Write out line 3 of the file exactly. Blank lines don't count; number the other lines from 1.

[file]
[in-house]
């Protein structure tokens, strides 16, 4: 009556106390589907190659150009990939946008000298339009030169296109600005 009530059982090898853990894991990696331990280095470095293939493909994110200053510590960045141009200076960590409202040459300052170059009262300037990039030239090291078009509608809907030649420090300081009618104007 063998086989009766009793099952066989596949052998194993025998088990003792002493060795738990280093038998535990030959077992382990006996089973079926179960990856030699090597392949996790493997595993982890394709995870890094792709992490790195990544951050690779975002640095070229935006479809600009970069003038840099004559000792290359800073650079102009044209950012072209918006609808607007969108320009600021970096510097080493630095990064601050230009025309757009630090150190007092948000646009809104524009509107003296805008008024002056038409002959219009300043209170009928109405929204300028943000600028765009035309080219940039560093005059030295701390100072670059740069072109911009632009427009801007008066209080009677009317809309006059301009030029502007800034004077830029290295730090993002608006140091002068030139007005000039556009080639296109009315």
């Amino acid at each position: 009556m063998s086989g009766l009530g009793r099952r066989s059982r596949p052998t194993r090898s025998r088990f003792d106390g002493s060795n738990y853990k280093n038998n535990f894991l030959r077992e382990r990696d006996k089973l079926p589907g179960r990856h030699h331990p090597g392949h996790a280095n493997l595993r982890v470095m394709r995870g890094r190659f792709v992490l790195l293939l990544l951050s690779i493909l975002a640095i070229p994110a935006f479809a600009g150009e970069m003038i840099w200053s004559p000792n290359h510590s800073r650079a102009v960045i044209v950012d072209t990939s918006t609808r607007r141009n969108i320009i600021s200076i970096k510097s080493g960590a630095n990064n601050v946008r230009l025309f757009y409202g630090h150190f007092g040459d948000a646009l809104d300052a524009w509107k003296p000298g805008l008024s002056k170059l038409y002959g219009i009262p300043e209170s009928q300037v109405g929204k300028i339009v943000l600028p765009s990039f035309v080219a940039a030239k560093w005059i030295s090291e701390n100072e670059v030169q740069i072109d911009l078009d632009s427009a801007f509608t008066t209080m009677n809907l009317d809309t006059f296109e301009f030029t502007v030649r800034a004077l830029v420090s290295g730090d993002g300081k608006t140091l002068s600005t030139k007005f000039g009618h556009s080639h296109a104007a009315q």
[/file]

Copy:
């Amino acid at each position: 009556m063998s086989g009766l009530g009793r099952r066989s059982r596949p052998t194993r090898s025998r088990f003792d106390g002493s060795n738990y853990k280093n038998n535990f894991l030959r077992e382990r990696d006996k089973l079926p589907g179960r990856h030699h331990p090597g392949h996790a280095n493997l595993r982890v470095m394709r995870g890094r190659f792709v992490l790195l293939l990544l951050s690779i493909l975002a640095i070229p994110a935006f479809a600009g150009e970069m003038i840099w200053s004559p000792n290359h510590s800073r650079a102009v960045i044209v950012d072209t990939s918006t609808r607007r141009n969108i320009i600021s200076i970096k510097s080493g960590a630095n990064n601050v946008r230009l025309f757009y409202g630090h150190f007092g040459d948000a646009l809104d300052a524009w509107k003296p000298g805008l008024s002056k170059l038409y002959g219009i009262p300043e209170s009928q300037v109405g929204k300028i339009v943000l600028p765009s990039f035309v080219a940039a030239k560093w005059i030295s090291e701390n100072e670059v030169q740069i072109d911009l078009d632009s427009a801007f509608t008066t209080m009677n809907l009317d809309t006059f296109e301009f030029t502007v030649r800034a004077l830029v420090s290295g730090d993002g300081k608006t140091l002068s600005t030139k007005f000039g009618h556009s080639h296109a104007a009315q």